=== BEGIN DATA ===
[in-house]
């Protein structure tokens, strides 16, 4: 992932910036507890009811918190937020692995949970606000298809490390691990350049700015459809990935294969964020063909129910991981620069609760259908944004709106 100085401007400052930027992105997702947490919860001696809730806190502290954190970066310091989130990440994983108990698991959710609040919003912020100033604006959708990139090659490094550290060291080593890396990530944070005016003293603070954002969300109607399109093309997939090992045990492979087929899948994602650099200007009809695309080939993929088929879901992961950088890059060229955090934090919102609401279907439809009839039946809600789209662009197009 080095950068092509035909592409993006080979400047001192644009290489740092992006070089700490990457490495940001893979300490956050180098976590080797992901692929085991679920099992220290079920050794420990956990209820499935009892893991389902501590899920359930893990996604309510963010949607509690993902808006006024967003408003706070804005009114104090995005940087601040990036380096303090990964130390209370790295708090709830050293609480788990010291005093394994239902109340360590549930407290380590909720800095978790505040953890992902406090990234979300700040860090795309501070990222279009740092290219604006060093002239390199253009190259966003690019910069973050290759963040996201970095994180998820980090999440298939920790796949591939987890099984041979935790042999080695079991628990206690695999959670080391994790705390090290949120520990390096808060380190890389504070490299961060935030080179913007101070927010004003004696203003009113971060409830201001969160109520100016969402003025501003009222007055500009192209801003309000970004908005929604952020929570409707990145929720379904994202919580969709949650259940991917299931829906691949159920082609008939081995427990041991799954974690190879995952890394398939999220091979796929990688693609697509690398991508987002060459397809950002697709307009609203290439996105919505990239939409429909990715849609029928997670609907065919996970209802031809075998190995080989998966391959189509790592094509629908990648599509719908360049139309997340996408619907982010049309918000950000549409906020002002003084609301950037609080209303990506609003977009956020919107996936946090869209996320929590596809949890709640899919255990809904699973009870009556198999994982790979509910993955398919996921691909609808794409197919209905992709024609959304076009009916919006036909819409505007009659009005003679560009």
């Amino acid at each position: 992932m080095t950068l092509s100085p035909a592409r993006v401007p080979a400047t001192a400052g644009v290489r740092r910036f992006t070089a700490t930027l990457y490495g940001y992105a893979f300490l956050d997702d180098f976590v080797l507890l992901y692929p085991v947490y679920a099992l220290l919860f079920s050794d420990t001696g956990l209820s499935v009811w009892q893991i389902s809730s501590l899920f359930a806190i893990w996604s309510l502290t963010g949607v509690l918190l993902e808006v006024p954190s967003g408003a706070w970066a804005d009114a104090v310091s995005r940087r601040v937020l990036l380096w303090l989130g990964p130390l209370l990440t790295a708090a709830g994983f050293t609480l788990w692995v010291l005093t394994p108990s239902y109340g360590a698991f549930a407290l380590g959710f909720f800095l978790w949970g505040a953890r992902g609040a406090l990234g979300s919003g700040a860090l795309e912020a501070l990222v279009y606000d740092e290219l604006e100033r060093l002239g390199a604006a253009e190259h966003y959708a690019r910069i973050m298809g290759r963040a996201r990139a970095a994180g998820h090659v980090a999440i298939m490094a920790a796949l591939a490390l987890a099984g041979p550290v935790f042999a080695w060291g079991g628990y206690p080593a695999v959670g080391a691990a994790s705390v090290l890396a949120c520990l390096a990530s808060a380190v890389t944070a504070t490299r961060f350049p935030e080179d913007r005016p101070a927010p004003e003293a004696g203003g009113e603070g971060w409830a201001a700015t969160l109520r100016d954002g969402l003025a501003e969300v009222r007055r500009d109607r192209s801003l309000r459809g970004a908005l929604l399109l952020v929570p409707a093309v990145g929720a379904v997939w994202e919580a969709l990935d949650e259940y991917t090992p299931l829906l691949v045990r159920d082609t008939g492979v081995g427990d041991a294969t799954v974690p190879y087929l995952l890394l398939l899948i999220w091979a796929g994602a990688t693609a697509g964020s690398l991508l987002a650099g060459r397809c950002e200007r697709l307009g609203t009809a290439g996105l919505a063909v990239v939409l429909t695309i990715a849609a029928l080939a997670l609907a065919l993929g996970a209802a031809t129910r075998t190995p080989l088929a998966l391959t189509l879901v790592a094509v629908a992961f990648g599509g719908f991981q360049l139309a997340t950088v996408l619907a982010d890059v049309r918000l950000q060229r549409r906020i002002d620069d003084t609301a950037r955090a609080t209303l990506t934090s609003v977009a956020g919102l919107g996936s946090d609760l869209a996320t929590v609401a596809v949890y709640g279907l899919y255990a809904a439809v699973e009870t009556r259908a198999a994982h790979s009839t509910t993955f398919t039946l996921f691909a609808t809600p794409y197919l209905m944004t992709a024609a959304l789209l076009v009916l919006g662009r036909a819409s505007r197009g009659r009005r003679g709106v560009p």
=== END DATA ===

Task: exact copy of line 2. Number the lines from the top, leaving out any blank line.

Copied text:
């Protein structure tokens, strides 16, 4: 992932910036507890009811918190937020692995949970606000298809490390691990350049700015459809990935294969964020063909129910991981620069609760259908944004709106 100085401007400052930027992105997702947490919860001696809730806190502290954190970066310091989130990440994983108990698991959710609040919003912020100033604006959708990139090659490094550290060291080593890396990530944070005016003293603070954002969300109607399109093309997939090992045990492979087929899948994602650099200007009809695309080939993929088929879901992961950088890059060229955090934090919102609401279907439809009839039946809600789209662009197009 080095950068092509035909592409993006080979400047001192644009290489740092992006070089700490990457490495940001893979300490956050180098976590080797992901692929085991679920099992220290079920050794420990956990209820499935009892893991389902501590899920359930893990996604309510963010949607509690993902808006006024967003408003706070804005009114104090995005940087601040990036380096303090990964130390209370790295708090709830050293609480788990010291005093394994239902109340360590549930407290380590909720800095978790505040953890992902406090990234979300700040860090795309501070990222279009740092290219604006060093002239390199253009190259966003690019910069973050290759963040996201970095994180998820980090999440298939920790796949591939987890099984041979935790042999080695079991628990206690695999959670080391994790705390090290949120520990390096808060380190890389504070490299961060935030080179913007101070927010004003004696203003009113971060409830201001969160109520100016969402003025501003009222007055500009192209801003309000970004908005929604952020929570409707990145929720379904994202919580969709949650259940991917299931829906691949159920082609008939081995427990041991799954974690190879995952890394398939999220091979796929990688693609697509690398991508987002060459397809950002697709307009609203290439996105919505990239939409429909990715849609029928997670609907065919996970209802031809075998190995080989998966391959189509790592094509629908990648599509719908360049139309997340996408619907982010049309918000950000549409906020002002003084609301950037609080209303990506609003977009956020919107996936946090869209996320929590596809949890709640899919255990809904699973009870009556198999994982790979509910993955398919996921691909609808794409197919209905992709024609959304076009009916919006036909819409505007009659009005003679560009």